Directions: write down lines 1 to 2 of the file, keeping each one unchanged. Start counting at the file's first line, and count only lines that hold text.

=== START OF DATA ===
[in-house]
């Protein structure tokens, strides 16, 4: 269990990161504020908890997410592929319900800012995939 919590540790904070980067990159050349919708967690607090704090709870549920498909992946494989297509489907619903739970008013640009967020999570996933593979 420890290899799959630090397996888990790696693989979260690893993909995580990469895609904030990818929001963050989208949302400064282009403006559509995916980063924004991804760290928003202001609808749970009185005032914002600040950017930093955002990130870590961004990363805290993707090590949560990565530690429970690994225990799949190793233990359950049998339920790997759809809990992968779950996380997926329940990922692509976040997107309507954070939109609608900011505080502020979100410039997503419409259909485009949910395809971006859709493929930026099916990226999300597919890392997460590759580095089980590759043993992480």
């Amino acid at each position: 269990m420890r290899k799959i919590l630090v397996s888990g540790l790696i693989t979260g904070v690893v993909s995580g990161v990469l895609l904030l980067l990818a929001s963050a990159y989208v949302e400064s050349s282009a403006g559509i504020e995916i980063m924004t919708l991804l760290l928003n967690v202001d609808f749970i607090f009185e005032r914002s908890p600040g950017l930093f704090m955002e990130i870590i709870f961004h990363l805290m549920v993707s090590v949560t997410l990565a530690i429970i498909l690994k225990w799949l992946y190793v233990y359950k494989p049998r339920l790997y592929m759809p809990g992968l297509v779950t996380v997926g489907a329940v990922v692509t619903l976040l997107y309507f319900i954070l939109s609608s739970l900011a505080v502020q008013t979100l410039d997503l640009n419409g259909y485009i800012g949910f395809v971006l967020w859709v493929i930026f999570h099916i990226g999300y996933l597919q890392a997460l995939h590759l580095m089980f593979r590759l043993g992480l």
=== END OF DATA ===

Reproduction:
[in-house]
């Protein structure tokens, strides 16, 4: 269990990161504020908890997410592929319900800012995939 919590540790904070980067990159050349919708967690607090704090709870549920498909992946494989297509489907619903739970008013640009967020999570996933593979 420890290899799959630090397996888990790696693989979260690893993909995580990469895609904030990818929001963050989208949302400064282009403006559509995916980063924004991804760290928003202001609808749970009185005032914002600040950017930093955002990130870590961004990363805290993707090590949560990565530690429970690994225990799949190793233990359950049998339920790997759809809990992968779950996380997926329940990922692509976040997107309507954070939109609608900011505080502020979100410039997503419409259909485009949910395809971006859709493929930026099916990226999300597919890392997460590759580095089980590759043993992480």